In 1969, he co-founded Fotogruppe Direkt with Arno Fischer, Sibylle Bergemann and others. In the following years, his work focused on portrait, report and fashion photography for Sibylle, Neue Berliner Illustrierte, Wochenpost, Die Zeit, Frankfurter Allgemeine Zeitung, Süddeutsche Zeitung, GEO and various publishers in the East and West.

Roger Melis was a co-initiator and, from 1981, Chairman of the Central Working Group Photography at the Association of Visual Artists.

After producing a joint report together with Erich Loest for the magazine GEO, Roger Melis was banned from working for the GDR press from 1983 to 1989, forcing him to turn increasingly to book and exhibition projects. From 1978 to 1990, he held a teaching position at the Kunsthochschule Weißensee. From 1993 to 2006, he taught Photography at the Lette Verein Berlin.

In 1970, Roger Melis married the fashion journalist Dorothea Bertram. He died in Berlin in the autumn of 2009.



Eisenhüttenstadt im Wandel, Fotomontage von Martin Maleschka, (c) Fotograf.
Eisenhüttenstadt im Wandel, Fotomontage von Martin Maleschka, (c) Fotograf.
Eisenhüttenstadt im Wandel, Fotomontage von Martin Maleschka, (c) Fotograf.

Bereits dieser Tage beginnt das 70-jährige Jubiläum der Stadt Eisenhüttenstadt. Die Feierlichkeiten werden im Corona-Jahr allerdings klein gehalten. Erwartungsvoll richtet sich der Blick also auf 2021. Unter dem Titel „Ohne Ende Anfang. Zur Transformation der Sozialistischen Stadt“ wird das Dokumentationszentrum im März 2021 nicht nur eine Ausstellung eröffnen, sondern den Startpunkt für ein umfassendes Projekt setzen: Fachübergreifend, mit vielen lokalen, aber auch überregionalen Partner*innen und vor allem mit den Eisenhüttenstädter*innen wird die Erkundung der Geschichte, der Gegenwart und der Zukunft Eisenhüttenstadts in Angriff genommen.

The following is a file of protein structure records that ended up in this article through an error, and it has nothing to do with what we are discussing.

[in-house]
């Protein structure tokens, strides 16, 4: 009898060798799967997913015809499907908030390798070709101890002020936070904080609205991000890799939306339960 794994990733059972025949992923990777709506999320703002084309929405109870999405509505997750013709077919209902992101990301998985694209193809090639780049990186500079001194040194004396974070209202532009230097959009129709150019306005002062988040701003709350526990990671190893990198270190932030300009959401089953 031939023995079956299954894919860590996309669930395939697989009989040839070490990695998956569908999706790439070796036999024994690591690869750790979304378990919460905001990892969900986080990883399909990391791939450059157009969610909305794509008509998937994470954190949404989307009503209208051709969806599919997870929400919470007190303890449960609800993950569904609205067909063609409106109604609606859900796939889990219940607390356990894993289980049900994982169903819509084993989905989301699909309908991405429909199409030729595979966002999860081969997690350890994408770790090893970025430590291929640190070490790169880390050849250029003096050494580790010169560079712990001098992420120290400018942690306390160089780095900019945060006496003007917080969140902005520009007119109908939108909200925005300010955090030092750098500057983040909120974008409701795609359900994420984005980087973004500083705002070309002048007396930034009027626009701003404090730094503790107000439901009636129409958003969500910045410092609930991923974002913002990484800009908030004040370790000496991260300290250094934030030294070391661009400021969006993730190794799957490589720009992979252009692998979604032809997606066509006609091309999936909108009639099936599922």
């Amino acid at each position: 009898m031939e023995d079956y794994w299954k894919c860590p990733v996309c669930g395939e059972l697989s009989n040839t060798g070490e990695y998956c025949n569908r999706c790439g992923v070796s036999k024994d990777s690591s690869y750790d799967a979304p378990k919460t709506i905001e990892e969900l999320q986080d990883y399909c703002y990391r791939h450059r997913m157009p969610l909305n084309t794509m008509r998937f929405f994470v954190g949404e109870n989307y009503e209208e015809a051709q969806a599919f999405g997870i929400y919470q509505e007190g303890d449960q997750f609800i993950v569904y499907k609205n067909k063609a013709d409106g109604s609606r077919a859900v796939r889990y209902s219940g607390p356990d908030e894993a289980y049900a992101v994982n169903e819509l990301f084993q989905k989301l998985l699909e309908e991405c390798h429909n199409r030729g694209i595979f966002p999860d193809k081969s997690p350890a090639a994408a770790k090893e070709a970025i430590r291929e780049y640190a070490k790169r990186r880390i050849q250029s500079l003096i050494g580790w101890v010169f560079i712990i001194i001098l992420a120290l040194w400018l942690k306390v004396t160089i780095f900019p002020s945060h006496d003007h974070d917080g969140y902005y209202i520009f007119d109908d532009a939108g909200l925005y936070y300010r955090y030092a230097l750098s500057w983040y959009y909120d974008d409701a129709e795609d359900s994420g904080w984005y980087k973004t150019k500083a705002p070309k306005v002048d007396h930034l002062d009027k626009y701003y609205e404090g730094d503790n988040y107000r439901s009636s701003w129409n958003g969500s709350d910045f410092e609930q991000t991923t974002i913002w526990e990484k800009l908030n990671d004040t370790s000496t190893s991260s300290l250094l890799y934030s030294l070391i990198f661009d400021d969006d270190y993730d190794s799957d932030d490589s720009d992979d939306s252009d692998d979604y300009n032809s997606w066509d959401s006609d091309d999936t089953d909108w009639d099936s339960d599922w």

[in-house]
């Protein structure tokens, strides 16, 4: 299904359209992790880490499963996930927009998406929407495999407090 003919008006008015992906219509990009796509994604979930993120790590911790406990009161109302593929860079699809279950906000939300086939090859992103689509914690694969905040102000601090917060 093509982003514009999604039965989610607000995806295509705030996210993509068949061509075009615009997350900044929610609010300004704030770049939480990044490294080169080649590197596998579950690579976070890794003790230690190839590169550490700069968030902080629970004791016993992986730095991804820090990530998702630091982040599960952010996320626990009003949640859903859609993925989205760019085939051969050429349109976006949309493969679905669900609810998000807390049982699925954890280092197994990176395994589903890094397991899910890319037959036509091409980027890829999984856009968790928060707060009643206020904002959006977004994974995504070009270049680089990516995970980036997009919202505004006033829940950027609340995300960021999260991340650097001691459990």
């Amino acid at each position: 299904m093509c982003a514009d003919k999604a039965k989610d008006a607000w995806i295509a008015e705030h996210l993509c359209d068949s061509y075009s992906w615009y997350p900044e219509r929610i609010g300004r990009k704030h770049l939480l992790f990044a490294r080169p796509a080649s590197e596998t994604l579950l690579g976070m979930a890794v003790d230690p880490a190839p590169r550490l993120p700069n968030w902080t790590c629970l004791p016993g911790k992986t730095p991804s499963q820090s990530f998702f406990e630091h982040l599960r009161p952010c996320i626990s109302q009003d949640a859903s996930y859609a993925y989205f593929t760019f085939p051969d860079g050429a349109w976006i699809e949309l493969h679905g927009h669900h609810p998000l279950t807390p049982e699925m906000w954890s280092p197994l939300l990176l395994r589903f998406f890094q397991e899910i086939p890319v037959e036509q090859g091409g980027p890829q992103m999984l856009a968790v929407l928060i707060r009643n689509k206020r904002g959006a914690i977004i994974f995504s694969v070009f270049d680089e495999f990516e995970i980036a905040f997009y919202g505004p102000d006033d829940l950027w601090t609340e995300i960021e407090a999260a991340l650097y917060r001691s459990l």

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Ausgangspunkt ist die Sonderausstellung „Ohne Ende Anfang“, welche die städtebauliche Transformation in Folge der Wiedervereinigung vielfältig thematisiert. Dafür rückt es seinen spezifischen Standort – das 1950 als „erste sozialistische Stadt“ erbaute Eisenhüttenstadt – sowie weitere ehemalige Zentren des urbanen und wirtschaftlichen Aufbaus wie Schwedt und das polnische Nowa Huta in den Blick.

Die Ausstellung wird sowohl die Idee und den Typus der sozialistischen Aufbaustädte vorstellen als auch die Transformationsjahre ab 1990 beleuchten. So etwa das Bemühen um neue wirtschaftliche Grundlagen, das Einsetzen des demographischen und sozialen Wandels sowie – als dessen sichtbarstes Symptom – die baulichen Veränderungen in den Stadträumen. Mit der Wiedervereinigung verloren viele der vormals bevorzugten monostrukturellen Industriestandorte ihre Funktionszuweisungen und Privilegien – und ihre damit verbunden Zukunftsvisionen.

Begleitet wird die Ausstellung von zahlreichen Veranstaltungen und museumspädagogischen Formaten, die auf die gegenwärtige Situation ausgerichtet sind und fragen, wie heute Zukunftsvisionen für Eisenhüttenstadt aussehen können.

Das Projekt wird gefördert durch die Bundesstiftung zur Aufarbeitung der SED-Diktatur und entsteht in Kooperation mit der Kunsthochschule Berlin Weißensee.



On Tour

Urlaubs- und Freizeitszenen am Springsee in Brandenburg, August 1952, privates Fotoalbum, Bestand Dokumentationszentrum Alltagskultur der DDR. Reproduktion: Armin Herrmann.



The Documentation Centre proudly supports the Exhibition “Cold Revolutions“ in the Zacheta National Gallery of Art, Warsaw planned for


Mai.- 19.September 2021


Cold Revolution. Central and Eastern European Societies in Times of Socialist Realism, 1948–1959 is the outcome of an international conference organized by the Zachęta – National Gallery of Art, Warsaw, in January 2020, and an exhibition project (planned for May 25 – September 19, 2021). Both the conference and the show deal with Socialist Realism, a sensitive and problematic period in contemporary art history. The publication inquires about the relationship between the visual culture of the 1950s and the radical social revolution that took place in Central and Eastern Europe in the ‘cold’ climate of growing international tensions and the strengthening of communist dictatorships. Covering and linking together a wide range of areas of study—art history, but also social, political, and cultural history—thirty contributors explore deeply the 1950s’ social transformations, presenting intersectional essays on cultural and art history, short key study texts and profound analysis examples from the fields of painting, architecture and urban planning, design, photography, film and graphic design, representative of different countries, such as Poland, GDR, Czechoslovakia, Bulgaria, Romania, and Hungary.